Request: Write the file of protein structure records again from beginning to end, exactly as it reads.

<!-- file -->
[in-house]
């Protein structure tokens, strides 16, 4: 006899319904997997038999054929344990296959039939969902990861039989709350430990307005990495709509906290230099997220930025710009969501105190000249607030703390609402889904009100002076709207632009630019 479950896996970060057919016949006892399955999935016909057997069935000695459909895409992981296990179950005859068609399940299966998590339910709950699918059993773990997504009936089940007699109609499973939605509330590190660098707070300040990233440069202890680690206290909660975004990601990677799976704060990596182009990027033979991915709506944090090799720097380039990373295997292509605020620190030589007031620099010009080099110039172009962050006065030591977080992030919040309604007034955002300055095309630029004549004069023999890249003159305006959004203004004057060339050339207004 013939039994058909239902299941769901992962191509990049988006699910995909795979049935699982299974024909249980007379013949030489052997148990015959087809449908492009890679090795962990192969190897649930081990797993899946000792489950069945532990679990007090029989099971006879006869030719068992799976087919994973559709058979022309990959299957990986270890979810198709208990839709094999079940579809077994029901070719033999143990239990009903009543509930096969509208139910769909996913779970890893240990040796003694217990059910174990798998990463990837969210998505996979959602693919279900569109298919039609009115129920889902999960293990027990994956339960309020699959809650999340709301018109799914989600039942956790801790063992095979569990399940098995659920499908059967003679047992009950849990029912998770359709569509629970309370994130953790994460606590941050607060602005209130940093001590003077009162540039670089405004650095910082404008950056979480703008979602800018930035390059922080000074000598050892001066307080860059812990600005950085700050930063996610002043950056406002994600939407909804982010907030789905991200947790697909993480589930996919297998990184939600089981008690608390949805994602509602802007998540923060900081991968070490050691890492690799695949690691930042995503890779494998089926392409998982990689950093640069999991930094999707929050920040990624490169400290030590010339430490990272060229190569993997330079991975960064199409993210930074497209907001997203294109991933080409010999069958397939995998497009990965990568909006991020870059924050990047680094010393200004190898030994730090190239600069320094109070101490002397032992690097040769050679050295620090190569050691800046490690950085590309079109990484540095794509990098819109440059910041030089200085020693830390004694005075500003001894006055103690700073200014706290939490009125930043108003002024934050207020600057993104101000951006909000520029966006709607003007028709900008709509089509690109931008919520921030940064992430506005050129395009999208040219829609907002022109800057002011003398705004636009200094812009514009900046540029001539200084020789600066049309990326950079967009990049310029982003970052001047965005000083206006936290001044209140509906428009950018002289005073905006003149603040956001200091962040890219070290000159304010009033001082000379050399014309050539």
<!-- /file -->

[in-house]
């Protein structure tokens, strides 16, 4: 006899319904997997038999054929344990296959039939969902990861039989709350430990307005990495709509906290230099997220930025710009969501105190000249607030703390609402889904009100002076709207632009630019 479950896996970060057919016949006892399955999935016909057997069935000695459909895409992981296990179950005859068609399940299966998590339910709950699918059993773990997504009936089940007699109609499973939605509330590190660098707070300040990233440069202890680690206290909660975004990601990677799976704060990596182009990027033979991915709506944090090799720097380039990373295997292509605020620190030589007031620099010009080099110039172009962050006065030591977080992030919040309604007034955002300055095309630029004549004069023999890249003159305006959004203004004057060339050339207004 013939039994058909239902299941769901992962191509990049988006699910995909795979049935699982299974024909249980007379013949030489052997148990015959087809449908492009890679090795962990192969190897649930081990797993899946000792489950069945532990679990007090029989099971006879006869030719068992799976087919994973559709058979022309990959299957990986270890979810198709208990839709094999079940579809077994029901070719033999143990239990009903009543509930096969509208139910769909996913779970890893240990040796003694217990059910174990798998990463990837969210998505996979959602693919279900569109298919039609009115129920889902999960293990027990994956339960309020699959809650999340709301018109799914989600039942956790801790063992095979569990399940098995659920499908059967003679047992009950849990029912998770359709569509629970309370994130953790994460606590941050607060602005209130940093001590003077009162540039670089405004650095910082404008950056979480703008979602800018930035390059922080000074000598050892001066307080860059812990600005950085700050930063996610002043950056406002994600939407909804982010907030789905991200947790697909993480589930996919297998990184939600089981008690608390949805994602509602802007998540923060900081991968070490050691890492690799695949690691930042995503890779494998089926392409998982990689950093640069999991930094999707929050920040990624490169400290030590010339430490990272060229190569993997330079991975960064199409993210930074497209907001997203294109991933080409010999069958397939995998497009990965990568909006991020870059924050990047680094010393200004190898030994730090190239600069320094109070101490002397032992690097040769050679050295620090190569050691800046490690950085590309079109990484540095794509990098819109440059910041030089200085020693830390004694005075500003001894006055103690700073200014706290939490009125930043108003002024934050207020600057993104101000951006909000520029966006709607003007028709900008709509089509690109931008919520921030940064992430506005050129395009999208040219829609907002022109800057002011003398705004636009200094812009514009900046540029001539200084020789600066049309990326950079967009990049310029982003970052001047965005000083206006936290001044209140509906428009950018002289005073905006003149603040956001200091962040890219070290000159304010009033001082000379050399014309050539």